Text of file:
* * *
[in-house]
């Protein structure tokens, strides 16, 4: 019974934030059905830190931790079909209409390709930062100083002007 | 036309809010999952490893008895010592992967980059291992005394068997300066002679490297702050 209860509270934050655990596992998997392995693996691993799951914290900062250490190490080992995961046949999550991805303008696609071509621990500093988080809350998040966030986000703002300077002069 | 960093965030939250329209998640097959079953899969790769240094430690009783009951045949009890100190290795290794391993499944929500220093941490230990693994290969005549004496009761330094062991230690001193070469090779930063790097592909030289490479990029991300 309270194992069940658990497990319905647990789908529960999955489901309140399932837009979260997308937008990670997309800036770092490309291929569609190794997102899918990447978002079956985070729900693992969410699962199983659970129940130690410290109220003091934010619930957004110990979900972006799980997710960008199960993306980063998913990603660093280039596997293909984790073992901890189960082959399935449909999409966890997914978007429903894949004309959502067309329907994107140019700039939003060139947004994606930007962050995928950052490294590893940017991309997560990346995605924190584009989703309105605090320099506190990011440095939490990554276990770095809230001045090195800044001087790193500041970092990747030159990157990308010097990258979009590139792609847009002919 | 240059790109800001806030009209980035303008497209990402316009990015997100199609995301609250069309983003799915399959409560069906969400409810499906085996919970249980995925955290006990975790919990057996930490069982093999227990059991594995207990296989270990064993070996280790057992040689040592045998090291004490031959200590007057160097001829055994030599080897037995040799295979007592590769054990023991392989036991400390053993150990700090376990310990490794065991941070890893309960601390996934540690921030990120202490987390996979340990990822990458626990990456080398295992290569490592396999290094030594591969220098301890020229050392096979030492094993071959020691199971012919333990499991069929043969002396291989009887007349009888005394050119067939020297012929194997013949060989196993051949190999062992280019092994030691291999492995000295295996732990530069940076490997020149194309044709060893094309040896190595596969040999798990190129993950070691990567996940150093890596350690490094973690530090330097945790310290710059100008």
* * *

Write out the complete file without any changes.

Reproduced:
[in-house]
């Protein structure tokens, strides 16, 4: 019974934030059905830190931790079909209409390709930062100083002007 | 036309809010999952490893008895010592992967980059291992005394068997300066002679490297702050 209860509270934050655990596992998997392995693996691993799951914290900062250490190490080992995961046949999550991805303008696609071509621990500093988080809350998040966030986000703002300077002069 | 960093965030939250329209998640097959079953899969790769240094430690009783009951045949009890100190290795290794391993499944929500220093941490230990693994290969005549004496009761330094062991230690001193070469090779930063790097592909030289490479990029991300 309270194992069940658990497990319905647990789908529960999955489901309140399932837009979260997308937008990670997309800036770092490309291929569609190794997102899918990447978002079956985070729900693992969410699962199983659970129940130690410290109220003091934010619930957004110990979900972006799980997710960008199960993306980063998913990603660093280039596997293909984790073992901890189960082959399935449909999409966890997914978007429903894949004309959502067309329907994107140019700039939003060139947004994606930007962050995928950052490294590893940017991309997560990346995605924190584009989703309105605090320099506190990011440095939490990554276990770095809230001045090195800044001087790193500041970092990747030159990157990308010097990258979009590139792609847009002919 | 240059790109800001806030009209980035303008497209990402316009990015997100199609995301609250069309983003799915399959409560069906969400409810499906085996919970249980995925955290006990975790919990057996930490069982093999227990059991594995207990296989270990064993070996280790057992040689040592045998090291004490031959200590007057160097001829055994030599080897037995040799295979007592590769054990023991392989036991400390053993150990700090376990310990490794065991941070890893309960601390996934540690921030990120202490987390996979340990990822990458626990990456080398295992290569490592396999290094030594591969220098301890020229050392096979030492094993071959020691199971012919333990499991069929043969002396291989009887007349009888005394050119067939020297012929194997013949060989196993051949190999062992280019092994030691291999492995000295295996732990530069940076490997020149194309044709060893094309040896190595596969040999798990190129993950070691990567996940150093890596350690490094973690530090330097945790310290710059100008």